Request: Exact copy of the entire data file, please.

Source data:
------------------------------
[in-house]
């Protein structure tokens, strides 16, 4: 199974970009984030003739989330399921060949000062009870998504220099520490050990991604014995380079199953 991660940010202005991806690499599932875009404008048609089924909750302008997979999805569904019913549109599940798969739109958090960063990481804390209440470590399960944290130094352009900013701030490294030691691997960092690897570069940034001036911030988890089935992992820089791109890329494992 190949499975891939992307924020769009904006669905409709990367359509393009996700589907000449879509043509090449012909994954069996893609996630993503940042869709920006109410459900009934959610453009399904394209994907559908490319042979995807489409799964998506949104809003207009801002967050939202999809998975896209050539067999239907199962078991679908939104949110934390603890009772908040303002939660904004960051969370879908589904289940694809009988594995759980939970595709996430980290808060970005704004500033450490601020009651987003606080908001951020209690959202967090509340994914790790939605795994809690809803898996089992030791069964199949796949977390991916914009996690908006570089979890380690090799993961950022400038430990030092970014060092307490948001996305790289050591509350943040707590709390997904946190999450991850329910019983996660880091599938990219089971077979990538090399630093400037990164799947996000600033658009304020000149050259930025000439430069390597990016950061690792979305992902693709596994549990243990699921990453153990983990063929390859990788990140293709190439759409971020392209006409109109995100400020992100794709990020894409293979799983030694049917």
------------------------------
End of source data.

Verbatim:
[in-house]
């Protein structure tokens, strides 16, 4: 199974970009984030003739989330399921060949000062009870998504220099520490050990991604014995380079199953 991660940010202005991806690499599932875009404008048609089924909750302008997979999805569904019913549109599940798969739109958090960063990481804390209440470590399960944290130094352009900013701030490294030691691997960092690897570069940034001036911030988890089935992992820089791109890329494992 190949499975891939992307924020769009904006669905409709990367359509393009996700589907000449879509043509090449012909994954069996893609996630993503940042869709920006109410459900009934959610453009399904394209994907559908490319042979995807489409799964998506949104809003207009801002967050939202999809998975896209050539067999239907199962078991679908939104949110934390603890009772908040303002939660904004960051969370879908589904289940694809009988594995759980939970595709996430980290808060970005704004500033450490601020009651987003606080908001951020209690959202967090509340994914790790939605795994809690809803898996089992030791069964199949796949977390991916914009996690908006570089979890380690090799993961950022400038430990030092970014060092307490948001996305790289050591509350943040707590709390997904946190999450991850329910019983996660880091599938990219089971077979990538090399630093400037990164799947996000600033658009304020000149050259930025000439430069390597990016950061690792979305992902693709596994549990243990699921990453153990983990063929390859990788990140293709190439759409971020392209006409109109995100400020992100794709990020894409293979799983030694049917």